With unemployment rates at an all-time low and resignations at an all-time high, business leaders are facing a labour crisis which is negatively affecting profits, service levels and even their ability to keep the doors open.
To address these market shock businesses must take an aggressive and proactive approach to ensure they are not left at the back of the long queue for workers. In this article, we set out three approaches that can mitigate the impact of labour shortages and set businesses apart from their competitors in attracting and retaining talent.
Businesses across Queensland and indeed the nation are facing a perfect storm of factors resulting in acute and enduring staff shortages. This labour crisis is not just creating operational inconveniences but also limiting opening hours and shuttering businesses.
On the labour supply side, workers previously affected by Covid lay-offs and lockdowns are reassessing their professional priorities and taking on non-traditional forms of employment, retiring early, starting their own businesses, or simply choosing to take a break. Conversely, global pent-up demand fuelled by government stimulus has left business owners with the conundrum of a growth in volumes that they simply can’t scale to meet. But the problem is significantly worse than mere missed opportunities, executives at the coalface are trying to ensure that tomorrow’s shifts are filled whilst at the same time trying to develop longer-term strategies to secure future labour supply.
Labour-intensive businesses such as hospitality and retail have been some of the most heavily impacted, not only because these industries have people at the centre of their customer value proposition, but also because their staffing structures endured the greatest disruption during the Pandemic.
Companies that are able to attract and retain talent better than their peers will be able to create a genuine and compelling competitive advantage in being able to serve their customers. There are three broad areas where employers can act to change the game in their favour: bring a more diverse set of people back into your workforce, fast-track automation and build a differentiated workplace experience.
Bring a more diverse set of people back into your workforce
A quick glance at the historically low unemployment rate should persuade executives that fighting over the labour market scraps is likely a losing game. As an alternative, companies should target the untapped talent who don’t necessarily consider themselves part of the labour force: retirees, full-time students, stay-at-home parents, and unpaid caregivers are just some of segments not currently participating in the workforce. In many cases, it is not that these groups do not want to work, but rather that they have competing life priorities which are typically incompatible with traditional full-time work. Innovative employers can however take advantage of this by designing flexible roles and aggressively targeting non-workforce segments to come back to work.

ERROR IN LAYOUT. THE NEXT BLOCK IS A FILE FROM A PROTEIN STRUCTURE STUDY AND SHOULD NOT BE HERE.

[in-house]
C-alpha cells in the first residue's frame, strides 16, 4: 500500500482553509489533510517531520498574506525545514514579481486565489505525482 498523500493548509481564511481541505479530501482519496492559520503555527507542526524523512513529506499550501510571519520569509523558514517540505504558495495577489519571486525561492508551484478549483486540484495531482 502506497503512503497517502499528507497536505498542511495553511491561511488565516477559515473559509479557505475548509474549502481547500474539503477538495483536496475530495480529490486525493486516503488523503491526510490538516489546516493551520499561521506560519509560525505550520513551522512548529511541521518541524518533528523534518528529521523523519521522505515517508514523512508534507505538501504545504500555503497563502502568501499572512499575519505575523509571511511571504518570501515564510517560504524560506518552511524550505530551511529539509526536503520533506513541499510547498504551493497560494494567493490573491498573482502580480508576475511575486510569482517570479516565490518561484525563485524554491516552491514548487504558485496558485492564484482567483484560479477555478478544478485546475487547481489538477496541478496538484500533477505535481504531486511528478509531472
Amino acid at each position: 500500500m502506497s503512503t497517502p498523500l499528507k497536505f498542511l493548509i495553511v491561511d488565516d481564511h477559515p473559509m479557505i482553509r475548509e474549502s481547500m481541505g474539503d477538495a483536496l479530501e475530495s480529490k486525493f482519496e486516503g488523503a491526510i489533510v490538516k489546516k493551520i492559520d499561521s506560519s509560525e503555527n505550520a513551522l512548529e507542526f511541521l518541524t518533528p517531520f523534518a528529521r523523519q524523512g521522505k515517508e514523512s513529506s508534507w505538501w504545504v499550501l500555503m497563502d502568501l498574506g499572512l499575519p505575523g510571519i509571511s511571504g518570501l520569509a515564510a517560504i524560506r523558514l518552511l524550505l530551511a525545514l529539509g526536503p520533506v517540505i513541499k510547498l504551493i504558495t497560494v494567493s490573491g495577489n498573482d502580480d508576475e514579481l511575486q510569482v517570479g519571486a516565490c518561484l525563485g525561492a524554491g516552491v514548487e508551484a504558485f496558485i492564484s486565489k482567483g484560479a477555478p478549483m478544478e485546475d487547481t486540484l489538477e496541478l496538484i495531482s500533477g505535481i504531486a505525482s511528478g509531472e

Uber was perhaps the first company to scale the model of targeting “non-workers”. It is always surprising to get into an uber only to find a retired doctor, ex-engineer or former business owner driving you around the city for what equates to less than minimum wage.  What Uber offers a non-participating workforce is “uber flexibility” – the ability for employees to schedule work around their other life priorities. Other employers are also leveraging this idea, designing work around the obligations of the non-participating workforce in order to unlock hidden labour. For example, one retailer located in a student-rich area altered its stocking shifts from overnight to 4 – 8 a.m. to better match university student schedules.
Leading companies are also re-examining job requirements to broaden the range of potential candidates. Workers without degrees, younger employees and those with disabilities have disproportionately larger candidate pools. This is encouraging companies to rethink their age limits, educational requirements and other arbitrary criteria which may be potential barriers to attracting employees. Mining adjacent industries is also proving to be a fertile hunting grounds for new staff. The hospitality, retail and childcare industries are particular examples of where skill sets can be successfully moved across industry borders.